Jagan Nath Prem Nath v. Bhartiya Dhoop Karyalaya
AIR 1975 DELHI 149
The Appellant was the manufacturer and dealer of ‘agarbattis’ under a registered trademark comprising the numerals ‘555’. Respondent was the registered user of trademark ‘Rajkamal’ in respect of agarbattis. The numerals ‘555’ did not appear anywhere in his registered trademark. However, the Respondent subsequently added the numerals ‘555’ in his own mark.
Appellant filed a suit for infringement of trade mark as well as passing off against the Respondent. Subsequent to the institution of the suit, the Respondent had applied to the Registrar of Marks under Section 28 of the Trade and Merchandise Marks Act, 1958 (hereinafter ‘the Act’) for rectification of the registered trade mark of the Appellant by either deleting the numerals ‘555’ or by disclaiming the rights for the exclusive user of the numerals.
• Appellant has the exclusive right to use the trademark ‘555’ in relation to the goods in respect of which the trademark is registered.
• The Respondent’s registered mark or device mark does not contain the numerals. This prima facie establishes that the Respondent has added the numerals deliberately, as these numerals have come to be associated in the mind of the public with a particular quality of agarbattis made by the Appellant.
• Appellant is not the only manufacturer of agarbattis with the numerals ‘555’ in his trademark. Two other trademarks, viz., ‘Kasturi Agarbati 555’ and ‘Anand Darbar Batti 555’ are also registered on record. This indicates that the numerals ‘555’ have come to be regarded in the trade as denoting superior quality of the product of the manufacturer and the Appellant cannot establish any exclusive right over the use of the numerals.
• Where a distinct label is registered as a whole, such a registration does not confer any exclusive statutory right on the proprietor to use any particular word or name contained therein, apart from the mark as a whole.
• The registered label of the Appellant was a composite label and the numerals were only in the corner along with the words ‘highly perfumed’. The numerals, therefore, do not form a distinctive part of the trademark.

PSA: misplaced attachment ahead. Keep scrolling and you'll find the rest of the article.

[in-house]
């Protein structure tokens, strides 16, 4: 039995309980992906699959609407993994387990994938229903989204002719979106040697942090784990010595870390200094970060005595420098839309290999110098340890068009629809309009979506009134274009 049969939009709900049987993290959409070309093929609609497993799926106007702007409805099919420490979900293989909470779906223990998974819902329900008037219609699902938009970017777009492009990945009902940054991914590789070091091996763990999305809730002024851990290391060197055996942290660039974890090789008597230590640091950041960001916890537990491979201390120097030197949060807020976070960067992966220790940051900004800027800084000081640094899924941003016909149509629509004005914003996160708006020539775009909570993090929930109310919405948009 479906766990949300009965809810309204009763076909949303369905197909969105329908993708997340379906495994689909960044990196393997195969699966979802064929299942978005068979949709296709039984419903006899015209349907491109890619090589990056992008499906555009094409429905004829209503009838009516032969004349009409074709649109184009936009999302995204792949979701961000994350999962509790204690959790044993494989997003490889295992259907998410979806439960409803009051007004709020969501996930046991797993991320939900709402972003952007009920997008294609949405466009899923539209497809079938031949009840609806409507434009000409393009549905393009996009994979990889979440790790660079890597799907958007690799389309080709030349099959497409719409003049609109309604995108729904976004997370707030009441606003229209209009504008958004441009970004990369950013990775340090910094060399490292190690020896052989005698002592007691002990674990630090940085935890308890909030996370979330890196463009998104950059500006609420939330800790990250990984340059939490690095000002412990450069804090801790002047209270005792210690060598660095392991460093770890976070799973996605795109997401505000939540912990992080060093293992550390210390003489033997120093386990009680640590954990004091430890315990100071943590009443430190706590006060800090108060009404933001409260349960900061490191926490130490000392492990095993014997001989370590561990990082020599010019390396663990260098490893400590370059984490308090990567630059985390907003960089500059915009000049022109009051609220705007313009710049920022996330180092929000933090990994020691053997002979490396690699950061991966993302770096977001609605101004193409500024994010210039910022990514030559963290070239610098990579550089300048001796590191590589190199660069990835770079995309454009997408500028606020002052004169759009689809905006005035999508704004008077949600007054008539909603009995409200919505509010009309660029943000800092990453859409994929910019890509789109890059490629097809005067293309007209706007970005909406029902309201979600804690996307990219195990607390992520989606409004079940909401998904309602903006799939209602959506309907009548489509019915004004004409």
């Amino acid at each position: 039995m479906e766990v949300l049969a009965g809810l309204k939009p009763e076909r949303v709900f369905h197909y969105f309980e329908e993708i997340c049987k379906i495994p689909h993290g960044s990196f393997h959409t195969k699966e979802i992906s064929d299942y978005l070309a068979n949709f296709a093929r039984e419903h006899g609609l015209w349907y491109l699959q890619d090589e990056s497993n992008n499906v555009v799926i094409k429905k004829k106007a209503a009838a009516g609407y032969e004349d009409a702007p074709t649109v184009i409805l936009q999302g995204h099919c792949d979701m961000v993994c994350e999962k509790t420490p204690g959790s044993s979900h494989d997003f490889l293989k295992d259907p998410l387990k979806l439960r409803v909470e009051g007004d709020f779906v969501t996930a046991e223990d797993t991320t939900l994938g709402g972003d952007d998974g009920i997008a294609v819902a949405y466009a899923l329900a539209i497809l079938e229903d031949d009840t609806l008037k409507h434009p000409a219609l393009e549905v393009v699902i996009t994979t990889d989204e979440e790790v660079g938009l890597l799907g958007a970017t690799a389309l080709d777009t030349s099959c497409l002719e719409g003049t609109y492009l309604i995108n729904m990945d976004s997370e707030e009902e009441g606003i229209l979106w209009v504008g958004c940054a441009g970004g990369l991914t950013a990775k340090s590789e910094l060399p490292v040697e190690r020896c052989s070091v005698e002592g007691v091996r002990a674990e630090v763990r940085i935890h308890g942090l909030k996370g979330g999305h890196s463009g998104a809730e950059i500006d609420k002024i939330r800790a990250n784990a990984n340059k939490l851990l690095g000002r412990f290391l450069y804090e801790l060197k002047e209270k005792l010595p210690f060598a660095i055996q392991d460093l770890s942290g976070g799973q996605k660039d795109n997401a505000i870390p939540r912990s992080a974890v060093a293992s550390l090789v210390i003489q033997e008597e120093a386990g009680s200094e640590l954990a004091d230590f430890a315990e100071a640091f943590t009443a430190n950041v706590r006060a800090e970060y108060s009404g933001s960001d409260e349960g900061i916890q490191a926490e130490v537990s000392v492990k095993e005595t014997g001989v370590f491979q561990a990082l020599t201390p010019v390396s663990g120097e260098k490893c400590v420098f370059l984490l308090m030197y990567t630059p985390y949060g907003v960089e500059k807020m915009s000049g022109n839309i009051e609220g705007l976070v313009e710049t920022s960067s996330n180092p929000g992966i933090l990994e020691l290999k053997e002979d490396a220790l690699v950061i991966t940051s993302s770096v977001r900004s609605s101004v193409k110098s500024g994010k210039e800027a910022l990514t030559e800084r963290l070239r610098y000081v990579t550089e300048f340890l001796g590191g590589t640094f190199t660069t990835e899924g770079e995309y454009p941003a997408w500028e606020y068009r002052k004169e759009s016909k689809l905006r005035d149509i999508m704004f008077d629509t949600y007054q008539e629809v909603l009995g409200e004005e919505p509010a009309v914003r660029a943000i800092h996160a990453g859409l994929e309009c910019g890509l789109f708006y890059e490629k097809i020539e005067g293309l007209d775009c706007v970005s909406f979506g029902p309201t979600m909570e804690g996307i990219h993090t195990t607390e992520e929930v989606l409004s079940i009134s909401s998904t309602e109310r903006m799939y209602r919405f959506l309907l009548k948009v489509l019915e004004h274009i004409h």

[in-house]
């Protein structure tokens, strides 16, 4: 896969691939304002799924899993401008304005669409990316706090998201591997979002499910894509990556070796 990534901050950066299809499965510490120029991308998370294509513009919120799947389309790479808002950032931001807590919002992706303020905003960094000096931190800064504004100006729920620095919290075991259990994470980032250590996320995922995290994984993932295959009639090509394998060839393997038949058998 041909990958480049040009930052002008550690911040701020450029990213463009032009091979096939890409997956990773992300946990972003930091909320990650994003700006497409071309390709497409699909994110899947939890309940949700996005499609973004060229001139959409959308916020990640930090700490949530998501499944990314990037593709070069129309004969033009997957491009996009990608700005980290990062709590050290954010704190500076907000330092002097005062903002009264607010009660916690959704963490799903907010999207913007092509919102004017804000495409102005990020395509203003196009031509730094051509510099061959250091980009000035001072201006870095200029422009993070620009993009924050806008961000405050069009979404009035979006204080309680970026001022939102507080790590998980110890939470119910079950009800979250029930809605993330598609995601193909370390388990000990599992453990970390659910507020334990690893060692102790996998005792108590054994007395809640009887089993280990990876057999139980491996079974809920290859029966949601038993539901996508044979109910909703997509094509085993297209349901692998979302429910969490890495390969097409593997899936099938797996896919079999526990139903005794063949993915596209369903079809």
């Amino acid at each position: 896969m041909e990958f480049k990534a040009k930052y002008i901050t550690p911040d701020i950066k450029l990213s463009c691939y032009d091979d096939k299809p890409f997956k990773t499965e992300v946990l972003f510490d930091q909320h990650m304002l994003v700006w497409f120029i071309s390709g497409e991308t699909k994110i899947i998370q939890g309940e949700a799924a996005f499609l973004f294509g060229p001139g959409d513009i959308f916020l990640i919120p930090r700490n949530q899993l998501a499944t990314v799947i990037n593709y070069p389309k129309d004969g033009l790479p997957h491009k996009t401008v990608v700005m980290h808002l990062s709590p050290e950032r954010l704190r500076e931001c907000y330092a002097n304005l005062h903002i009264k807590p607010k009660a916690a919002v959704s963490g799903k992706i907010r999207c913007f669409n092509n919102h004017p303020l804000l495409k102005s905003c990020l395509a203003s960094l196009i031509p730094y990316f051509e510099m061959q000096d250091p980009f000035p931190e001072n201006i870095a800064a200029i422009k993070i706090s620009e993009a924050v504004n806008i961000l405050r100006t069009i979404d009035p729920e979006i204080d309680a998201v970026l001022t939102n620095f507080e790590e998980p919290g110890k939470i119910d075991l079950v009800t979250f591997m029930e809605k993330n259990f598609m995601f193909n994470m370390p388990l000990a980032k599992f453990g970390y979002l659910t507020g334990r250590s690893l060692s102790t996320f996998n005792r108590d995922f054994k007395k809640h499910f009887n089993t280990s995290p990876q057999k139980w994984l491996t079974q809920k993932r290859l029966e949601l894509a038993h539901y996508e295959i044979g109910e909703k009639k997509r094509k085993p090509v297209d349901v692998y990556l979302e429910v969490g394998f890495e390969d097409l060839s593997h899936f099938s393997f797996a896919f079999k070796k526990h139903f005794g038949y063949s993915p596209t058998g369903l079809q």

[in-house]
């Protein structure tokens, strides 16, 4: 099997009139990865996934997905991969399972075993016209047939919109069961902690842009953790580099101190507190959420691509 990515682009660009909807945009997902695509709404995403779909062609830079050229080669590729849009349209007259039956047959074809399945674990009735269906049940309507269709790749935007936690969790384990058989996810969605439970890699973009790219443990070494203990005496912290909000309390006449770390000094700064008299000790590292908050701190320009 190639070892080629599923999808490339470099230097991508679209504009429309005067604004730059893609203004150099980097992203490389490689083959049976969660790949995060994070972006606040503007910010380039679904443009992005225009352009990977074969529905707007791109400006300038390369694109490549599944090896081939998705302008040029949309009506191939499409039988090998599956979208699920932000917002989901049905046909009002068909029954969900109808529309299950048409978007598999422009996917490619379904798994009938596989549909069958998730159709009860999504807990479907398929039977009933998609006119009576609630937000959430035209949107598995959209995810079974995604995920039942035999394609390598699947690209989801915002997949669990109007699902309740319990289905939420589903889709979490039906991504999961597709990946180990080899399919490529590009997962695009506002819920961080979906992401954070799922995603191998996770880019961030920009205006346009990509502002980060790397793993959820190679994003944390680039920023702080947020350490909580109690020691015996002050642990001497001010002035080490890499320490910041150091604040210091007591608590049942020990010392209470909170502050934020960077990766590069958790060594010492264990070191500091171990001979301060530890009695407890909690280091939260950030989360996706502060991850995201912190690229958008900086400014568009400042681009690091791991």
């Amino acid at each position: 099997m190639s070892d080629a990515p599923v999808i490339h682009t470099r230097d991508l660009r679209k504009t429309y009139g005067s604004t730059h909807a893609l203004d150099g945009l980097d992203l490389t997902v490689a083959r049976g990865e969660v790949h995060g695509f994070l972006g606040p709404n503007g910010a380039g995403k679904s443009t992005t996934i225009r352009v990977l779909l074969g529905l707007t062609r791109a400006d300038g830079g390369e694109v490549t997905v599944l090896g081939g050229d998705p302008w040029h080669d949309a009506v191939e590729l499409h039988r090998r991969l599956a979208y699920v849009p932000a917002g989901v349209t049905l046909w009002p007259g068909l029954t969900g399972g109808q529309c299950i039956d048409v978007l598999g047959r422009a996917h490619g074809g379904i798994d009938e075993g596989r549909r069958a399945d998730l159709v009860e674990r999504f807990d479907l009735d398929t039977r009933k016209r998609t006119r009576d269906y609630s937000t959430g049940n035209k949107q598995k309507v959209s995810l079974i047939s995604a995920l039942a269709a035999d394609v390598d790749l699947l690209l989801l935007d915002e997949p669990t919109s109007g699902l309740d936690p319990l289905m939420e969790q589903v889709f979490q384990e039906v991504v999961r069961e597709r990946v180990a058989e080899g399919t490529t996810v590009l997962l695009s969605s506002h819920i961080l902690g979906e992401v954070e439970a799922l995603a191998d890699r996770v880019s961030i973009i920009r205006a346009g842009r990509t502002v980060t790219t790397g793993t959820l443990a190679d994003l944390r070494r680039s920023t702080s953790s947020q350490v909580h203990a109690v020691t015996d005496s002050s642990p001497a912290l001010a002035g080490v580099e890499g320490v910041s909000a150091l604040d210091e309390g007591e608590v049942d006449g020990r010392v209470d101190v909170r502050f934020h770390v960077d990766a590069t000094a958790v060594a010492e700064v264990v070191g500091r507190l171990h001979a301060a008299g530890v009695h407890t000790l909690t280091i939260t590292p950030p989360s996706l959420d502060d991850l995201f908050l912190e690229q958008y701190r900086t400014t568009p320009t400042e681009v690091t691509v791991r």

• Balance of Convenience is in favour of the Respondent.
Observations made by the Hon’ble Court:
i. Whether the Appellant can claim exclusive right over the numerals ‘555’ when other manufacturers also use the same numerals in their registered trademarks?
Yes. The Hon’ble Court interpreted Section 28 (3) of the Act and held that even though the Appellant may not be in a position to enforce any right against the other two registered holders of the trade mark using the numerals ‘555’, Appellant is entitled, to enforce all his rights against every third person (including the Respondent) who is not a registered holder of the trade mark.
ii. Whether the mark or the label can be dissected, apart from the mark as a whole, to hold that the Respondent has caused an infringement of the Appellant’s trademark?
Yes. The Hon’ble Court cited the case of M/s. Atlas Cycle Industries Ltd. Vs. Hind Cycle Ltd.; (1973) ILR 1 Delhi 393 to elucidate that in an action for infringement of a trademark, there could be two possibilities:
(a) that the Defendant’s mark is identical to the Plaintiff’s mark; or
(b) that the Defendant’s mark is deceptively similar.
First is a clear case of infringement. In the second case, it must be ascertained whether the mark is likely to deceive or cause confusion in relation to the goods in respect of which the Plaintiff got his mark registered.
It is important to find out the distinguishing or essential feature of the trade mark already registered and the main feature or the main idea underlying the trade mark.
The Appellant does not need to prove that the whole of his registered trade mark has been copied. It is enough if he shows that the Defendant’s mark is similar to the Plaintiff’s mark as it would be remembered by persons possessed of an average memory with its usual imperfections or that its essential particular or the distinguishing or essential feature has been copied.
The Hon’ble Court found numeral ‘555’ to be the essential feature of the Plaintiff’s trade mark to the extent that the use of the same in respect of identical goods
iii. Whether the balance of convenience is in favour of the Respondent?
No. The numerals ‘555’ are a subsequent addition to the Respondent’s trademark and as such not prima facie bona fide. Moreover, as the Appellant is the registered holder of the trade mark with numerals ‘555’ he has a better right to restrain the Respondent from using it vide section 28(1) of the Act. The question of balance of convenience is relevant only when at least the two parties are on the same level and their rights are about equal, which is not the case here.
Author: Aadhya, National Law University, Odisha